In June and July, flowers are found along roadsides and in sunny fields - now the face of the fields is painted with blossoms. The woods in spring bore the great burst of early bloom, but now the coming of deep shade in the woods and bright sun in the open has brought the tide of blossoms into the sunshine. Over the uplands and along the country roads, the black-eyed susans gild the countryside.
Rudbeckia hirta L.
June - July. Roadsides, fields, uplands.
Of them all, perhaps, the black-eyed susan is one of the brightest and most colorful, among the best adapted to bouquets and garden use as well as to life in the sunny upland. The fact that it has a merry common name makes it known as a flower of the people who have loved it for generations. As a coneflower, denizen of the prairie, it seems to be unharmed by the coating of roadside dust which does little to dim the orange-yellow splendor of the flowers. The center is hard, a cone-shaped formation of stamens and pistils, purple-black, then studded with yellow pollen as the stamens mature. The leaves and stems are covered with long, stout hairs. These serve to keep the dust from clogging the breathing pores or stomata, which keep the plant alive and functioning properly.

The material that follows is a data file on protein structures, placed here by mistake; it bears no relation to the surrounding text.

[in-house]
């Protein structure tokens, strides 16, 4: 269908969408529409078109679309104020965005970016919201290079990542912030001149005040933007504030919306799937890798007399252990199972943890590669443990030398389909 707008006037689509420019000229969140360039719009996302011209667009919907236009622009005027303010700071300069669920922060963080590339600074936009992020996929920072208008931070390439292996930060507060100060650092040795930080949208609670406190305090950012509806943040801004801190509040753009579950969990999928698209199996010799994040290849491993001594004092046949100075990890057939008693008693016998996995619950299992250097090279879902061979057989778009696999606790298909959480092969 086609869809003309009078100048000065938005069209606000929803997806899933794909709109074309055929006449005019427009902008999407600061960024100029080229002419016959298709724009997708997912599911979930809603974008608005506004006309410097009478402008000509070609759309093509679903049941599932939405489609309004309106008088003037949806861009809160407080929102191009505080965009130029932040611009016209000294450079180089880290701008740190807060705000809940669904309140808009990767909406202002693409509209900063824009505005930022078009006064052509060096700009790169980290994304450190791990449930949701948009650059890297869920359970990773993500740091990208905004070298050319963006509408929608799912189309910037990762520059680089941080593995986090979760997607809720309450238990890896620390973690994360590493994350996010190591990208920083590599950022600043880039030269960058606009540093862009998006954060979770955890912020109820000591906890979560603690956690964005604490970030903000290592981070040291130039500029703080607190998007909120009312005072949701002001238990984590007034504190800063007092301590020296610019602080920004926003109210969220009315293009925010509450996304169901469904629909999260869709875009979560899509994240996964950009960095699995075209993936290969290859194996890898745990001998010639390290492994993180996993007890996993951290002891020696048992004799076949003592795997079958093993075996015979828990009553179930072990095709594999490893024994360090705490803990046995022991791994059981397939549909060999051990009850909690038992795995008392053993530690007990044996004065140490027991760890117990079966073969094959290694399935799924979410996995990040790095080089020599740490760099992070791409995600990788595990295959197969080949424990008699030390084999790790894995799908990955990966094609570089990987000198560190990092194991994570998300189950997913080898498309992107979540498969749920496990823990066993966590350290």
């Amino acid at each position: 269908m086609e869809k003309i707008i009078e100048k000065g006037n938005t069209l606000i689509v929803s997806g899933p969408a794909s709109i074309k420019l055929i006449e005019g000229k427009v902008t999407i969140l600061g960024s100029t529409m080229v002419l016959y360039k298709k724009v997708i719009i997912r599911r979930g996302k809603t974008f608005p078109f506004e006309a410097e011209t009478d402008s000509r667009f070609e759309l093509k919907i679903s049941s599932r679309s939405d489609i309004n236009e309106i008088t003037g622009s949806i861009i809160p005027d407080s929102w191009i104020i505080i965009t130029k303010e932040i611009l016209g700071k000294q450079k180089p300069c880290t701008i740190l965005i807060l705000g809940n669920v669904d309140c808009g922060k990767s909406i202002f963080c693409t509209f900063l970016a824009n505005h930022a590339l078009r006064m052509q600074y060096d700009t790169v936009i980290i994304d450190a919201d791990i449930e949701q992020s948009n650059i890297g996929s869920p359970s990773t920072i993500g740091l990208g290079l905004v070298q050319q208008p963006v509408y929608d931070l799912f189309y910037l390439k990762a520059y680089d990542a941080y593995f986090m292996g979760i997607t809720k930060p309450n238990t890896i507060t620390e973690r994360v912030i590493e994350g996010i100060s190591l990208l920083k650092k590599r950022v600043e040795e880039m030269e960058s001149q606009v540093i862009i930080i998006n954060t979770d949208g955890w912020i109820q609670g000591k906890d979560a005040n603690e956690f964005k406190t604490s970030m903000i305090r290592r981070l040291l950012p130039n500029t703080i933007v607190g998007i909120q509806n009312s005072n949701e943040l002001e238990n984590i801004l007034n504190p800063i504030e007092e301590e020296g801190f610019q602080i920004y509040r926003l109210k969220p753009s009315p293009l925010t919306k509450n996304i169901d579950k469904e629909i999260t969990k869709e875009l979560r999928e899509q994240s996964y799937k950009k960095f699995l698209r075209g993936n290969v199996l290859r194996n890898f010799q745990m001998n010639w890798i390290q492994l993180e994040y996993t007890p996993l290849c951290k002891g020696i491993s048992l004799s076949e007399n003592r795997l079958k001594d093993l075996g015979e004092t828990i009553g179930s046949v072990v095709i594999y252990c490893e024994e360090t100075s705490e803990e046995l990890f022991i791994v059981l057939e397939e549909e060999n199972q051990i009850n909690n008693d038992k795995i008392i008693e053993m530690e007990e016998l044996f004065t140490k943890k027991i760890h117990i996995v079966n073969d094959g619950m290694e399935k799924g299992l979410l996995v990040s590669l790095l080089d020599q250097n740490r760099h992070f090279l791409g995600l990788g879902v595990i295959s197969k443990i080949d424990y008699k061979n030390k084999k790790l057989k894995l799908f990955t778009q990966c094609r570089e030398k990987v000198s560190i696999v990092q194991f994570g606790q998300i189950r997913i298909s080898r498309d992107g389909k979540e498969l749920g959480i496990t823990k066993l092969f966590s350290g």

Thin-leaved coneflower or brown-eyed susan (Rudbeckia triloba) looks like a small black-eyed susan. It blooms late in the summer when most black-eyed susans are past their blossoming time, and make- masses of bright yellow and black (lowers along shady road-. The flowers of thin-leaved coneflower are about half the size of Rudbeckia hirta, are held separately on many-branching stems above leaves which are thin, hairy, and vary from a three-lobed form to those which are narrow and unlobed.